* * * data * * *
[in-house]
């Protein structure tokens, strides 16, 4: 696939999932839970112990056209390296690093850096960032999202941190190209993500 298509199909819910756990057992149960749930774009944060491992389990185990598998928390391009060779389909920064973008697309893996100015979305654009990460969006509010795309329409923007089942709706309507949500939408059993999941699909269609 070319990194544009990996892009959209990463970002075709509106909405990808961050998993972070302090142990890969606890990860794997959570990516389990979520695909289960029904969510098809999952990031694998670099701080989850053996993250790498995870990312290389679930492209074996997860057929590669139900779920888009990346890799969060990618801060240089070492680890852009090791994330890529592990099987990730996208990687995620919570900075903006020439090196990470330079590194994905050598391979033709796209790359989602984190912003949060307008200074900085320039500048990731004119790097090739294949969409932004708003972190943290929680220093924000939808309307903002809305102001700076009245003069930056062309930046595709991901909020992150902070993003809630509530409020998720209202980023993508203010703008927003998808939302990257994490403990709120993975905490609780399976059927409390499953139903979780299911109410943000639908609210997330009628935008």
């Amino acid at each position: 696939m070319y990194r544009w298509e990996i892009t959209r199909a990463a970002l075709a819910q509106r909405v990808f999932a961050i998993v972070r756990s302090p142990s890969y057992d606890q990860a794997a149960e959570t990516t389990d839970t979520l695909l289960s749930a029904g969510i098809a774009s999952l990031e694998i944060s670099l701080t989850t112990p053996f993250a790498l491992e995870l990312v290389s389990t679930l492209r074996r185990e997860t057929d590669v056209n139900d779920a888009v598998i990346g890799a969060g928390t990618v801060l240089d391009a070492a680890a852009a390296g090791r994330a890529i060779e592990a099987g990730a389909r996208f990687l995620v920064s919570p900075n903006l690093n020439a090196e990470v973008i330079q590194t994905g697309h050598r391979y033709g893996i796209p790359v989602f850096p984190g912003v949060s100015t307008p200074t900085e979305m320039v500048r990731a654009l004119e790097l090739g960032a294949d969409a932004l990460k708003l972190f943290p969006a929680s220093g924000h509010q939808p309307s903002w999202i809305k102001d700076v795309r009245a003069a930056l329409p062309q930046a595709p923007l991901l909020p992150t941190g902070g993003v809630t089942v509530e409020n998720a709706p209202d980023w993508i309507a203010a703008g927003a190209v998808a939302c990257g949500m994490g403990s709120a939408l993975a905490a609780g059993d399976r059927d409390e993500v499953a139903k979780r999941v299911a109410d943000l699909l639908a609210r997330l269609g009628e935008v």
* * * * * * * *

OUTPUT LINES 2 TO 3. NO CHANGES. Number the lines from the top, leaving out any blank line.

């Protein structure tokens, strides 16, 4: 696939999932839970112990056209390296690093850096960032999202941190190209993500 298509199909819910756990057992149960749930774009944060491992389990185990598998928390391009060779389909920064973008697309893996100015979305654009990460969006509010795309329409923007089942709706309507949500939408059993999941699909269609 070319990194544009990996892009959209990463970002075709509106909405990808961050998993972070302090142990890969606890990860794997959570990516389990979520695909289960029904969510098809999952990031694998670099701080989850053996993250790498995870990312290389679930492209074996997860057929590669139900779920888009990346890799969060990618801060240089070492680890852009090791994330890529592990099987990730996208990687995620919570900075903006020439090196990470330079590194994905050598391979033709796209790359989602984190912003949060307008200074900085320039500048990731004119790097090739294949969409932004708003972190943290929680220093924000939808309307903002809305102001700076009245003069930056062309930046595709991901909020992150902070993003809630509530409020998720209202980023993508203010703008927003998808939302990257994490403990709120993975905490609780399976059927409390499953139903979780299911109410943000639908609210997330009628935008």
């Amino acid at each position: 696939m070319y990194r544009w298509e990996i892009t959209r199909a990463a970002l075709a819910q509106r909405v990808f999932a961050i998993v972070r756990s302090p142990s890969y057992d606890q990860a794997a149960e959570t990516t389990d839970t979520l695909l289960s749930a029904g969510i098809a774009s999952l990031e694998i944060s670099l701080t989850t112990p053996f993250a790498l491992e995870l990312v290389s389990t679930l492209r074996r185990e997860t057929d590669v056209n139900d779920a888009v598998i990346g890799a969060g928390t990618v801060l240089d391009a070492a680890a852009a390296g090791r994330a890529i060779e592990a099987g990730a389909r996208f990687l995620v920064s919570p900075n903006l690093n020439a090196e990470v973008i330079q590194t994905g697309h050598r391979y033709g893996i796209p790359v989602f850096p984190g912003v949060s100015t307008p200074t900085e979305m320039v500048r990731a654009l004119e790097l090739g960032a294949d969409a932004l990460k708003l972190f943290p969006a929680s220093g924000h509010q939808p309307s903002w999202i809305k102001d700076v795309r009245a003069a930056l329409p062309q930046a595709p923007l991901l909020p992150t941190g902070g993003v809630t089942v509530e409020n998720a709706p209202d980023w993508i309507a203010a703008g927003a190209v998808a939302c990257g949500m994490g403990s709120a939408l993975a905490a609780g059993d399976r059927d409390e993500v499953a139903k979780r999941v299911a109410d943000l699909l639908a609210r997330l269609g009628e935008v």